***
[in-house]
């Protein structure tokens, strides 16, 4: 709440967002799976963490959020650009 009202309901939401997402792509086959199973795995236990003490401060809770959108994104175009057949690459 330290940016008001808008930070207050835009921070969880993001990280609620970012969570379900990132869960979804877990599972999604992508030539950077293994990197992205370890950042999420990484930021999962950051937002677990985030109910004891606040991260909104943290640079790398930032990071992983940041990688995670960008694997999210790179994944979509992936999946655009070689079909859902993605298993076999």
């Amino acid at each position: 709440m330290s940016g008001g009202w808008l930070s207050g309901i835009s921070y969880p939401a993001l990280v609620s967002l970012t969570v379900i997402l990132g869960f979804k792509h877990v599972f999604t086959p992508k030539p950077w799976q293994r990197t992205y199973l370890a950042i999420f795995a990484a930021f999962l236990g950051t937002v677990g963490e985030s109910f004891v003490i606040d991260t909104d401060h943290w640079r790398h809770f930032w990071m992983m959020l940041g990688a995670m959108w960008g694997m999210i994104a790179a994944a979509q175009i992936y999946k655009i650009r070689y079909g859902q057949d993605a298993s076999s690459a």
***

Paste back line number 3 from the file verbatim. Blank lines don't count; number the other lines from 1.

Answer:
């Amino acid at each position: 709440m330290s940016g008001g009202w808008l930070s207050g309901i835009s921070y969880p939401a993001l990280v609620s967002l970012t969570v379900i997402l990132g869960f979804k792509h877990v599972f999604t086959p992508k030539p950077w799976q293994r990197t992205y199973l370890a950042i999420f795995a990484a930021f999962l236990g950051t937002v677990g963490e985030s109910f004891v003490i606040d991260t909104d401060h943290w640079r790398h809770f930032w990071m992983m959020l940041g990688a995670m959108w960008g694997m999210i994104a790179a994944a979509q175009i992936y999946k655009i650009r070689y079909g859902q057949d993605a298993s076999s690459a």